Steve Garvey sparked the Padres to their first World Series with his walk-off homer in game 4 of the 1984 National League Championship Series.
He made headlines of a different sort recently when he placed his personal baseball memorabilia up for auction to raise funds for prostate cancer awareness.
Garvey’s efforts drive home the need for greater public education about screening and treatment options for the disease. September is national prostate cancer awareness month.
Carl Rossi, MD, medical director of the Scripps Proton Therapy Center, helps shed light on what has become one of the most confusing areas for men to navigate in health care today.
Last year, the U.S. Preventive Services Task Force recommended an end to all routine prostate-specific antigen (PSA) screening. But regular PSA testing has led to earlier and more sensitive detection of the disease. And the cure rate for prostate cancer has increased significantly since PSA testing became widespread in the early 1990s. Men should talk to their doctor about getting screened regularly starting at age 50 (and earlier for African-Americans and those with significant urinary symptoms or a family history of prostate cancer).
Overall, a significant percentage of men diagnosed with prostate cancer may never physically suffer from it. Problem is, the predictability of disease progression becomes much fuzzier on an individual patient level. Patients who choose surveillance over intervention need to know that their cancer can change during their period of “watchful waiting” and that their “cure window” can possibly slam shut without their knowing about it.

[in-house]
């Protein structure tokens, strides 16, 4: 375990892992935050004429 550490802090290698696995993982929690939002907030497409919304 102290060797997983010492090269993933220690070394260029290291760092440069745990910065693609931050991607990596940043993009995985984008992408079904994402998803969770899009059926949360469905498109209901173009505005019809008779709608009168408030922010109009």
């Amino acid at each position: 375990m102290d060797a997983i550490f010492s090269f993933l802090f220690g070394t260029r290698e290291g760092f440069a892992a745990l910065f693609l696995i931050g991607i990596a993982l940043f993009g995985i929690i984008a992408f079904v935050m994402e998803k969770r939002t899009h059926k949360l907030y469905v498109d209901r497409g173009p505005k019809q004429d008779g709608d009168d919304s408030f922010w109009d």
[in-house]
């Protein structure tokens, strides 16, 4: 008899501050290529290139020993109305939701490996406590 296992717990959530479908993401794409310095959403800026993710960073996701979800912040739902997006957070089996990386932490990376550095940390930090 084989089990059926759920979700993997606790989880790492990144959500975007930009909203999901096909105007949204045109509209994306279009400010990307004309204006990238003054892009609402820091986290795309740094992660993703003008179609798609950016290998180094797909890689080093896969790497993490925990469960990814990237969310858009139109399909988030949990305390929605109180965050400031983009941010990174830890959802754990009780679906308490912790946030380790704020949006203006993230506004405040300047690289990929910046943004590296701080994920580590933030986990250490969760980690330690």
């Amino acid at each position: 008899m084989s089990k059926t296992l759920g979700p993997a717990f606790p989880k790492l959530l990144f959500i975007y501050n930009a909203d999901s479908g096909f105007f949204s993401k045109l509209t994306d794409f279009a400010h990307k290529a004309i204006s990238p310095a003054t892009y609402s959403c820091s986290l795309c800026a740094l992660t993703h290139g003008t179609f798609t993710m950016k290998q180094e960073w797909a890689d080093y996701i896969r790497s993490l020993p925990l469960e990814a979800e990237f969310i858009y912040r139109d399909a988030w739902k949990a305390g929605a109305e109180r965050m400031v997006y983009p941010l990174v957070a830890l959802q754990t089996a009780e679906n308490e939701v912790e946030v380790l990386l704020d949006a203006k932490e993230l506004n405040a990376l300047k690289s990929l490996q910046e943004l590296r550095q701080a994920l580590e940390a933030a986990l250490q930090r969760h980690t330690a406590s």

There are more treatment choices than ever before for prostate cancer including open surgery, robotic surgery, X-ray radiation and proton radiation. Patients should take two to three months to explore all of their options (unless they have a high-grade tumor that requires immediate treatment). Men should explore the pros and cons of each treatment, and confer with family and physicians to arrive at an informed decision that is best for their individual situation, based on both medical facts and personal choice.
For example, if a patient chooses radiation treatment, will he be worried knowing his prostate gland is still in his body? If so, surgery might be an option. But with surgery comes other possible concerns, like the potential for incontinence. And patients who choose surveillance should understand their cancer may change over time and eventually become more problematic to treat.
To find a Scripps physician, call 1-800-SCRIPPS.